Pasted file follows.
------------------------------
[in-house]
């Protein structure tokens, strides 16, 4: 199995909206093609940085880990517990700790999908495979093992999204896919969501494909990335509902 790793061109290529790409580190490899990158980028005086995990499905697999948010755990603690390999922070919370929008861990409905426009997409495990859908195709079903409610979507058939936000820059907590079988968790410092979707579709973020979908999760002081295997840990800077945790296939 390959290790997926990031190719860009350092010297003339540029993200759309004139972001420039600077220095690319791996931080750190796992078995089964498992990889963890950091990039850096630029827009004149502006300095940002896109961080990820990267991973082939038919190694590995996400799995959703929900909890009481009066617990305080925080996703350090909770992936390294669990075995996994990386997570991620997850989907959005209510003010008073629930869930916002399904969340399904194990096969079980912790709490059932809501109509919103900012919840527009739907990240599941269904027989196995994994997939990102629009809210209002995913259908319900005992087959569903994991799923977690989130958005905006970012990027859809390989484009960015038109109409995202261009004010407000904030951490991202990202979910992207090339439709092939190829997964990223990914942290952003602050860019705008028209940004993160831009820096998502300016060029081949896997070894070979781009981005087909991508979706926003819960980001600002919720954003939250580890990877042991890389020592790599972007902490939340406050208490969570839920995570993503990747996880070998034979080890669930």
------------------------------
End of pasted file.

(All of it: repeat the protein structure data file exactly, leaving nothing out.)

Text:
[in-house]
């Protein structure tokens, strides 16, 4: 199995909206093609940085880990517990700790999908495979093992999204896919969501494909990335509902 790793061109290529790409580190490899990158980028005086995990499905697999948010755990603690390999922070919370929008861990409905426009997409495990859908195709079903409610979507058939936000820059907590079988968790410092979707579709973020979908999760002081295997840990800077945790296939 390959290790997926990031190719860009350092010297003339540029993200759309004139972001420039600077220095690319791996931080750190796992078995089964498992990889963890950091990039850096630029827009004149502006300095940002896109961080990820990267991973082939038919190694590995996400799995959703929900909890009481009066617990305080925080996703350090909770992936390294669990075995996994990386997570991620997850989907959005209510003010008073629930869930916002399904969340399904194990096969079980912790709490059932809501109509919103900012919840527009739907990240599941269904027989196995994994997939990102629009809210209002995913259908319900005992087959569903994991799923977690989130958005905006970012990027859809390989484009960015038109109409995202261009004010407000904030951490991202990202979910992207090339439709092939190829997964990223990914942290952003602050860019705008028209940004993160831009820096998502300016060029081949896997070894070979781009981005087909991508979706926003819960980001600002919720954003939250580890990877042991890389020592790599972007902490939340406050208490969570839920995570993503990747996880070998034979080890669930």